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Native coronary artery patency after coronary artery bypass surgery

Thursday, September 4, 2014

Submitted by


Source Name: JACC Cardiovascular Interventions


Pereg D, Fefer P, Samuel M, Wolff R, Czarnecki A, Deb S, Sparkes JD, Fremes SE, Strauss BH




. – In contrast to the large body of information regarding graft patency, data regarding atherosclerosis progression and vessel patency in surgically bypassed native coronary arteries are less clear. The aim of this study was to determine native coronary artery patency 1 year after coronary artery bypass grafting, and to identify clinical and angiographic predictors for the development of a chronic total occlusion (CTO). Researchers found that CTO of surgically bypassed coronary arteries 1 year after coronary artery bypass grafting is extremely common.


  • Of the 440 patients who underwent 1–year follow–up angiography as part of the multicenter RAPS (Radial Artery Patency Study), this study included 388 patients (88%) for whom angiograms were available for review.
  • Angiograms were reviewed for native coronary artery patency in an independent blinded manner.



  • On the pre–operative angiogram, CTO of at least 1 native coronary vessel was demonstrated in 240 patients (61.9%) having 305 occluded vessels.
  • At 1 year after coronary artery bypass grafting, at least 1 new native coronary artery CTO occurred in 169 patients (43.6%).
  • In 7.5% of patients, the native artery and the graft supplying that territory were both occluded.
  • A new CTO was almost 5 times more likely to occur in coronary vessels with a pre–operative proximal stenosis >90% compared with vessels with proximal stenosis <90% (45.5% vs. 9.5%, respectively, p<0.001).
  • Patients with a new CTO had significantly more baseline Canadian Cardiovascular Society class 4 angina compared with patients without a new CTO.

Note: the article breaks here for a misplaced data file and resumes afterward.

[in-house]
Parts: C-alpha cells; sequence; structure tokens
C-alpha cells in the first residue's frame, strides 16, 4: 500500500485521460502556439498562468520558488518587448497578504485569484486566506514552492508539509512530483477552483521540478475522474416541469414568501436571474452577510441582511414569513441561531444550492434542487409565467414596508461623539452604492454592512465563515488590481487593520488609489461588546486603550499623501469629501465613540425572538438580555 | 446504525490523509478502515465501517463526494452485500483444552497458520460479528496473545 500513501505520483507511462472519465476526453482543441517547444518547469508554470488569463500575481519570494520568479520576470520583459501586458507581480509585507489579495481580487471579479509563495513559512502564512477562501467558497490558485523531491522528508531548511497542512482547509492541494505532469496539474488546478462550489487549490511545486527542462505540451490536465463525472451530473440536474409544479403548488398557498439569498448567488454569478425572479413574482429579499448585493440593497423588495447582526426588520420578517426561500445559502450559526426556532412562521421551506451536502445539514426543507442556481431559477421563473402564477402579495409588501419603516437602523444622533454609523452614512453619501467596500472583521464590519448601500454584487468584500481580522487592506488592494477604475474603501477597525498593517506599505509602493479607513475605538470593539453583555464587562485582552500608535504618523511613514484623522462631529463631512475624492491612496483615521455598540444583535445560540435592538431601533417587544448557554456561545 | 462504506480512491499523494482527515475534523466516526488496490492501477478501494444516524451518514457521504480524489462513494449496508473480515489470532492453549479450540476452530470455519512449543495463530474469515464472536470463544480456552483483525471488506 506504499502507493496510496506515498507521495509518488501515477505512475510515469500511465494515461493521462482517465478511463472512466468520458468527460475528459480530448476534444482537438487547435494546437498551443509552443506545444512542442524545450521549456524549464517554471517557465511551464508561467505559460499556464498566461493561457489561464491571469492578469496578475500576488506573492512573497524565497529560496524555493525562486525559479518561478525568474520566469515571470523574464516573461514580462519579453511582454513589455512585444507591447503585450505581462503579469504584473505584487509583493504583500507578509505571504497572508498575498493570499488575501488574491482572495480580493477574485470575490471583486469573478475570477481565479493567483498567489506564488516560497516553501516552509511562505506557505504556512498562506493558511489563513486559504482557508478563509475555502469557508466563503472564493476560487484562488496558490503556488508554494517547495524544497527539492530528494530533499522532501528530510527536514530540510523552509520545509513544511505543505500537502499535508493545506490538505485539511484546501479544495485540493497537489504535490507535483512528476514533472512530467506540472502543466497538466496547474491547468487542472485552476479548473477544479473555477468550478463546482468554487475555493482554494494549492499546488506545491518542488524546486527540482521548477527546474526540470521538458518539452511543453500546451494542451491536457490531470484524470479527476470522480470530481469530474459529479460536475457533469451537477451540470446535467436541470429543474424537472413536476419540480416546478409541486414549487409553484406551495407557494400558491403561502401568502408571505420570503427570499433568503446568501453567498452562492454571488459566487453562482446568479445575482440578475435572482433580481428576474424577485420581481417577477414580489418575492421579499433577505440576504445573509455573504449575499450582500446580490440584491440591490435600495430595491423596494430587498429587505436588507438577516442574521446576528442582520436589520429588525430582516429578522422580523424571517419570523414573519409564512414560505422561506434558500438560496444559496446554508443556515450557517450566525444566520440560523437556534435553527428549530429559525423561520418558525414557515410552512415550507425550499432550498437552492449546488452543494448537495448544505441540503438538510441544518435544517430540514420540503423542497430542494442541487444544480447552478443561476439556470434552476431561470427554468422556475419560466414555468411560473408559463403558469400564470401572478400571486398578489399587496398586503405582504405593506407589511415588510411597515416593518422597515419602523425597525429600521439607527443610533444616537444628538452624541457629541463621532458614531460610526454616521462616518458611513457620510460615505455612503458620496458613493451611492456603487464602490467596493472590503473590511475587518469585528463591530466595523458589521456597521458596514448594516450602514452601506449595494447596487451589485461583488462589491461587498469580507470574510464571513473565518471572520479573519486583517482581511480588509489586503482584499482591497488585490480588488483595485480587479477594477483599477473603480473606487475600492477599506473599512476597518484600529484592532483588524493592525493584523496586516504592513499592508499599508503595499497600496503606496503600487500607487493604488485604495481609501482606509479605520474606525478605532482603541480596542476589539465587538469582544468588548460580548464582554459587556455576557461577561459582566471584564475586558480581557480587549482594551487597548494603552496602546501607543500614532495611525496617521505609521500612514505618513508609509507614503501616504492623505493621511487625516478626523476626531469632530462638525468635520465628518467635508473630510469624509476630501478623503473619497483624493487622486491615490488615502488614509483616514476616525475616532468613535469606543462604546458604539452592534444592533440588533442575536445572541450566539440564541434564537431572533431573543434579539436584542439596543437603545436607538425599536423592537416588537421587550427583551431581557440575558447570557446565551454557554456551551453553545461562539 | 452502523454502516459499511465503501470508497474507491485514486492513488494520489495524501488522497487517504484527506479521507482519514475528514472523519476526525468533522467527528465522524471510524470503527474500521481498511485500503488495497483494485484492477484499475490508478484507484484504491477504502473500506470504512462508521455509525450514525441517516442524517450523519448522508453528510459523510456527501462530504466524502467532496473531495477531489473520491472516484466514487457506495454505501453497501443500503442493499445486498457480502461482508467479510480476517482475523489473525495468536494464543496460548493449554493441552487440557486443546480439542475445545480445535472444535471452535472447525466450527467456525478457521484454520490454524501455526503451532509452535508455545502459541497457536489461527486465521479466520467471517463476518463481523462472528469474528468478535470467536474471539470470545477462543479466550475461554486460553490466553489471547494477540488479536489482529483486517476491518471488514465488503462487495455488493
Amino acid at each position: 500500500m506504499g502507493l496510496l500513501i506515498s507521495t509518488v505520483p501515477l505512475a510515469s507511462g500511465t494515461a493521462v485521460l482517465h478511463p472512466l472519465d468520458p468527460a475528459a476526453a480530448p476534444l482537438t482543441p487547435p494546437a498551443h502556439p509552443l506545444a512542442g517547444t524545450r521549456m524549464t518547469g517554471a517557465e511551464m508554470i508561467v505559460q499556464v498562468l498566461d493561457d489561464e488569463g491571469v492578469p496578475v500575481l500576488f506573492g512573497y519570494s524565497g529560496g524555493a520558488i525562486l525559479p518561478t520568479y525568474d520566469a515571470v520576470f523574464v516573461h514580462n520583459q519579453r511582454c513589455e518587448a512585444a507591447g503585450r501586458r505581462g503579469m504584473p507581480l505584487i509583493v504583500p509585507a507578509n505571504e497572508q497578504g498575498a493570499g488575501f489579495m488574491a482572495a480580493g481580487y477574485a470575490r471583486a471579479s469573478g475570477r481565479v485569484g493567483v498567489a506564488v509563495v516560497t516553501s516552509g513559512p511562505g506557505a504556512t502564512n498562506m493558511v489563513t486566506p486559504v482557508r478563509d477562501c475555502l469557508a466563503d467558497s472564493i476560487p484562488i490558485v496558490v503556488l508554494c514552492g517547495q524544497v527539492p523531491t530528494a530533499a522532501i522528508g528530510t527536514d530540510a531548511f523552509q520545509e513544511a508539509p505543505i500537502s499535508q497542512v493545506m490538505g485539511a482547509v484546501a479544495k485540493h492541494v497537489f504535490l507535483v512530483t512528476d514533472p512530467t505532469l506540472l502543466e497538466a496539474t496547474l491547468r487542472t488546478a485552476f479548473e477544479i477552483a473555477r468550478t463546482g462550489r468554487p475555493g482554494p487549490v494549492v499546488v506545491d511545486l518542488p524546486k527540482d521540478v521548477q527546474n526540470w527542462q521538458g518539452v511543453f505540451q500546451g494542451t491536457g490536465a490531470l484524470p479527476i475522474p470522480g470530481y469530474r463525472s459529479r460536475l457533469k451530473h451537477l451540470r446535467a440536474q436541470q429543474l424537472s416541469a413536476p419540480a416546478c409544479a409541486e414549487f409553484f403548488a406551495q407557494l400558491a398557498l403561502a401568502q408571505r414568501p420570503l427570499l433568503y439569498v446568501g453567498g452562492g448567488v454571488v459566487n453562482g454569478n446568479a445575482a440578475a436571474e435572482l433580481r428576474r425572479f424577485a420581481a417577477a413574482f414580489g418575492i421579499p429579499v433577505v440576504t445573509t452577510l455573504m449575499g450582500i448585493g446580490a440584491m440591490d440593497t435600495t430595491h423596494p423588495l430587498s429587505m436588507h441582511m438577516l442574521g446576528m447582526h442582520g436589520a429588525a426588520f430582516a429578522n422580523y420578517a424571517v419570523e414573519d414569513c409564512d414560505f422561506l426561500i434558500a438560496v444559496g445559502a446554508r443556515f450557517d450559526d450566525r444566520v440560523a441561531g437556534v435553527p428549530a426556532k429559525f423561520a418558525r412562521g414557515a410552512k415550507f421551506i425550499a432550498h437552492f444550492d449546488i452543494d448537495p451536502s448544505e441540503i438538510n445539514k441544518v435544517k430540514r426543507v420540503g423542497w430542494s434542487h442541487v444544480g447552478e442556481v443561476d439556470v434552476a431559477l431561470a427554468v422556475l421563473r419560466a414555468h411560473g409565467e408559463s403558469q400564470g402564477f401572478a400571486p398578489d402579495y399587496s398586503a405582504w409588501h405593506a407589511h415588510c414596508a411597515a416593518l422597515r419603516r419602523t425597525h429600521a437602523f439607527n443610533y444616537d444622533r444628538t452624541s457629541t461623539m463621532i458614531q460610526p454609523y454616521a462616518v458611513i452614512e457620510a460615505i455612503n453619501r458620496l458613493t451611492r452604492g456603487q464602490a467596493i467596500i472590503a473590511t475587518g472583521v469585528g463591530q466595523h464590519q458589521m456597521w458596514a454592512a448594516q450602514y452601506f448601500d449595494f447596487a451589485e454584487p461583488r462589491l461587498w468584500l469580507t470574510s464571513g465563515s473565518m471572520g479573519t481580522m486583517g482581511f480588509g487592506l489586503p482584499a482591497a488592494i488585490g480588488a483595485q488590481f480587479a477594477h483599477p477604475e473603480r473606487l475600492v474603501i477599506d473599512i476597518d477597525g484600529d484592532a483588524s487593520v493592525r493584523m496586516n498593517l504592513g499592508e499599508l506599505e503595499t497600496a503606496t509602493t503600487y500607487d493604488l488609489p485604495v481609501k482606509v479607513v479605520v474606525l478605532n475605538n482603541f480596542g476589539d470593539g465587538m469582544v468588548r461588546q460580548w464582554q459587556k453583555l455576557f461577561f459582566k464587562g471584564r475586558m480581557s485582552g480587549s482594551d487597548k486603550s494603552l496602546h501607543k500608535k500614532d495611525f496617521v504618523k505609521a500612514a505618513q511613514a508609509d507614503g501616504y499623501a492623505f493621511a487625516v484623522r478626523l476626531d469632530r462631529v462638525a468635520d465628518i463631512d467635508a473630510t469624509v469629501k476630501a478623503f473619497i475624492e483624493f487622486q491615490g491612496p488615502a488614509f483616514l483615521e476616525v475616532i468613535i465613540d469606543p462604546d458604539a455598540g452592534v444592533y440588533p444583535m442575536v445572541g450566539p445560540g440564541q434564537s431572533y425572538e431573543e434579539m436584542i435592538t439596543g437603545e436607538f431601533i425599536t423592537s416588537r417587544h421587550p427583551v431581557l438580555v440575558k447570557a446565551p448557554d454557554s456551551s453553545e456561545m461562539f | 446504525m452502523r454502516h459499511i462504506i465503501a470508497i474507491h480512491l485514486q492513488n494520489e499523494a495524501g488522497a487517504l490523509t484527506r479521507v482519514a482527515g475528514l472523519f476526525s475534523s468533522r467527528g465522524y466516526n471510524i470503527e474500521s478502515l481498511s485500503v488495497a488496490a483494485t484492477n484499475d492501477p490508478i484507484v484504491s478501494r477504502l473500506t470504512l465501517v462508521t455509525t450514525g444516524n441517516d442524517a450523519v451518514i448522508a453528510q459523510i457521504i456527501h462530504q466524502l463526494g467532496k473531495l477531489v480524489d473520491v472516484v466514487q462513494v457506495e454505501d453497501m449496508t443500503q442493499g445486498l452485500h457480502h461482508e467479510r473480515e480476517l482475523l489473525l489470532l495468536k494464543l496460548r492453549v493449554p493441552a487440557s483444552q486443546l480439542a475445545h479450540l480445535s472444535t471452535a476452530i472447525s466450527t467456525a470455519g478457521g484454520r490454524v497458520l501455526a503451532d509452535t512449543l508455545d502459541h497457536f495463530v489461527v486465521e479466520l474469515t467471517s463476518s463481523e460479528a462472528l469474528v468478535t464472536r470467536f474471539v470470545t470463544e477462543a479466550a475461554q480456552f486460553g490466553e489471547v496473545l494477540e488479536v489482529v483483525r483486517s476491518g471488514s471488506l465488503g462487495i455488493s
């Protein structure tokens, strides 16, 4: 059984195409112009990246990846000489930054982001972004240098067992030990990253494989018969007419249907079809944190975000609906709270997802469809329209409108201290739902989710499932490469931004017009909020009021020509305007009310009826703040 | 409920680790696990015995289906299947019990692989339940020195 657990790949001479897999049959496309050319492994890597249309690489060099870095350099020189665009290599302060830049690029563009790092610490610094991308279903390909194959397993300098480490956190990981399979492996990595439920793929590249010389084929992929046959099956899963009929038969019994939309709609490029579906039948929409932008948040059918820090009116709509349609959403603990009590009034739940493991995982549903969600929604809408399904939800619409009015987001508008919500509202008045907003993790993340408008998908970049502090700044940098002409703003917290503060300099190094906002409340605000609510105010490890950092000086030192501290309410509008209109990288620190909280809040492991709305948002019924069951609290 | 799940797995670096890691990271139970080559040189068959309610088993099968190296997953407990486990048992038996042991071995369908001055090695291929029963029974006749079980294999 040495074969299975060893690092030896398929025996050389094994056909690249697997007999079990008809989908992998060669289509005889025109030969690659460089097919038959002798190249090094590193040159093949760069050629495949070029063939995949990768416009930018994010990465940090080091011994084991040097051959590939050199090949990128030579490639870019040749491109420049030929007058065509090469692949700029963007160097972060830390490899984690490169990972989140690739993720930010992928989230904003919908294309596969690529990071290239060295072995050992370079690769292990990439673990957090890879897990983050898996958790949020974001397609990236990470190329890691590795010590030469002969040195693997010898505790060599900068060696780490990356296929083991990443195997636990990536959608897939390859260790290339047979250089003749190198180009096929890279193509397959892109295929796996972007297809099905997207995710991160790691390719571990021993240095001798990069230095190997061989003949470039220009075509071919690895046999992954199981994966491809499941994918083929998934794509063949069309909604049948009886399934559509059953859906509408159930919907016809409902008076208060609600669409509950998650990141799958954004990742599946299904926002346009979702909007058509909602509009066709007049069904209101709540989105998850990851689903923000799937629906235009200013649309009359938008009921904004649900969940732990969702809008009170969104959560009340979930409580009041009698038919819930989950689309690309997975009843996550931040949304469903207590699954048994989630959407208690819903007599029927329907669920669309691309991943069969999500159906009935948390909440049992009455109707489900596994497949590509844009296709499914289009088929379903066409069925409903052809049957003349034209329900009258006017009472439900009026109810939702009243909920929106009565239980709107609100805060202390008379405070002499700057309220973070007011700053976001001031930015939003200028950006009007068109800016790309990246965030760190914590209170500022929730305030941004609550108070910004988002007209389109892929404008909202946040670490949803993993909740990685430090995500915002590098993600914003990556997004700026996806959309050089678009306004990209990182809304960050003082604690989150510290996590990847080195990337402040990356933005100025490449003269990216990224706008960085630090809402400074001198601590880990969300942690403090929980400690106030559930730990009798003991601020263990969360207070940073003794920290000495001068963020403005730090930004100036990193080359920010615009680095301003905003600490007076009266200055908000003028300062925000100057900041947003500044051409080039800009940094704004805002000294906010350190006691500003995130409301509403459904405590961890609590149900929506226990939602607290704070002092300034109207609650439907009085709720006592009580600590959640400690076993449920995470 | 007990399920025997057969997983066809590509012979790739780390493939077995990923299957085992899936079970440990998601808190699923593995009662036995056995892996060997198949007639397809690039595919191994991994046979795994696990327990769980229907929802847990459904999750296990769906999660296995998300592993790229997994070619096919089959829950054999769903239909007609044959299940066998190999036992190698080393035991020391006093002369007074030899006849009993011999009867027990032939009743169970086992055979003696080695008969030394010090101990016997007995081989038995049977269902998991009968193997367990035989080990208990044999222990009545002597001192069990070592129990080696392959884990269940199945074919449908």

• A new CTO was less likely to occur in the left anterior descending artery (18.4%), supplied by the left internal thoracic artery.
  • When comparing radial artery and saphenous vein grafts, neither the type of graft nor graft patency had any association with native coronary artery occlusion.



Congratulations for the study. However, one is inclined to make a few notes regarding certain point of the conclusions. As a surgeon I would have been interested more in the following MORPHOLOGICAL characteristics of the graft recipient vessels: 1. diameter 2. Run off caliber. Functional points: 1. collateral circulation 2.Wall motion alteration in the region of the graft recipient vessel. CASS status of the new CTO pts surely reflects to advanced atherosclerosis. Finally, IMA supplied recipient arteries (LAD predominantly) per se will develop singular character compared to any other coronaries and other bypass grafts (radial,, saphenous vein) owing to the special biochemical milieu provided by the IMA (due to enhanced production of nitric oxide, resulting in constant vasodilatation, reduced thrombocytes aggregation and adhesion in the recipient coronary vessel.)
Postoperative avoidance of CTO might, in part. also be attributed to diastolic flow of pedicled IMA grafts. Analysis of postoperative CTO in other left coronary distribution vessels receiving pedicled arterial grafts may also diminish sequalae of coronary atherosclerosis. Augmented diastolic coronary flow in and of itself, may be a seperate predictor of avoiding CTO, regardless of conduit choice. ,

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